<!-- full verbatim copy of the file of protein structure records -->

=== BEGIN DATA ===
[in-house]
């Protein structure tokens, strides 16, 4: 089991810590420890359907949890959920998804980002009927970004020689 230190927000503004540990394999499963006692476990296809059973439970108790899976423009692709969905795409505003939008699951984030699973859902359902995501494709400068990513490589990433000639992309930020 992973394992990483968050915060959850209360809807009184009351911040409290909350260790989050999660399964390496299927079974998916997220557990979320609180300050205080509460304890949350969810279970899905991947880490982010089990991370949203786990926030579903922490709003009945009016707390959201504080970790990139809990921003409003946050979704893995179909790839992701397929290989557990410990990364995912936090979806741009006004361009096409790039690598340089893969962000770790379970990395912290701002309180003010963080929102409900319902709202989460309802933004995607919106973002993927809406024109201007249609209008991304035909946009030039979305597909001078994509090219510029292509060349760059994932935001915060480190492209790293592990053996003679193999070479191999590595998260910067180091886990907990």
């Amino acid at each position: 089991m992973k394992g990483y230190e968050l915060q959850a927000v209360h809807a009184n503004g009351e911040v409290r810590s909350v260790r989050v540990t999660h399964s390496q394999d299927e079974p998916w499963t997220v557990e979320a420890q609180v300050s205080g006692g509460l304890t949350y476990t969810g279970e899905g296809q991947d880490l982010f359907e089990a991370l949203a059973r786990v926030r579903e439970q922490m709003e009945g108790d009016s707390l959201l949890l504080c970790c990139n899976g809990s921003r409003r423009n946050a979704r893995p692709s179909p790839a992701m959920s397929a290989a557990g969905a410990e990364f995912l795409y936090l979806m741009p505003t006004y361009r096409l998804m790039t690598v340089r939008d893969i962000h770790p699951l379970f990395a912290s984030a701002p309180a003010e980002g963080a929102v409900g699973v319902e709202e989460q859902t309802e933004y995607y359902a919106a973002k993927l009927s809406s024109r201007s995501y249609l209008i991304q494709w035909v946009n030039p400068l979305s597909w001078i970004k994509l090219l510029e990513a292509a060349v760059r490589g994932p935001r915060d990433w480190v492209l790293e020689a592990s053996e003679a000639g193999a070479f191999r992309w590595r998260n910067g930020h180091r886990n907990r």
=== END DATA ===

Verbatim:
[in-house]
């Protein structure tokens, strides 16, 4: 089991810590420890359907949890959920998804980002009927970004020689 230190927000503004540990394999499963006692476990296809059973439970108790899976423009692709969905795409505003939008699951984030699973859902359902995501494709400068990513490589990433000639992309930020 992973394992990483968050915060959850209360809807009184009351911040409290909350260790989050999660399964390496299927079974998916997220557990979320609180300050205080509460304890949350969810279970899905991947880490982010089990991370949203786990926030579903922490709003009945009016707390959201504080970790990139809990921003409003946050979704893995179909790839992701397929290989557990410990990364995912936090979806741009006004361009096409790039690598340089893969962000770790379970990395912290701002309180003010963080929102409900319902709202989460309802933004995607919106973002993927809406024109201007249609209008991304035909946009030039979305597909001078994509090219510029292509060349760059994932935001915060480190492209790293592990053996003679193999070479191999590595998260910067180091886990907990």
């Amino acid at each position: 089991m992973k394992g990483y230190e968050l915060q959850a927000v209360h809807a009184n503004g009351e911040v409290r810590s909350v260790r989050v540990t999660h399964s390496q394999d299927e079974p998916w499963t997220v557990e979320a420890q609180v300050s205080g006692g509460l304890t949350y476990t969810g279970e899905g296809q991947d880490l982010f359907e089990a991370l949203a059973r786990v926030r579903e439970q922490m709003e009945g108790d009016s707390l959201l949890l504080c970790c990139n899976g809990s921003r409003r423009n946050a979704r893995p692709s179909p790839a992701m959920s397929a290989a557990g969905a410990e990364f995912l795409y936090l979806m741009p505003t006004y361009r096409l998804m790039t690598v340089r939008d893969i962000h770790p699951l379970f990395a912290s984030a701002p309180a003010e980002g963080a929102v409900g699973v319902e709202e989460q859902t309802e933004y995607y359902a919106a973002k993927l009927s809406s024109r201007s995501y249609l209008i991304q494709w035909v946009n030039p400068l979305s597909w001078i970004k994509l090219l510029e990513a292509a060349v760059r490589g994932p935001r915060d990433w480190v492209l790293e020689a592990s053996e003679a000639g193999a070479f191999r992309w590595r998260n910067g930020h180091r886990n907990r």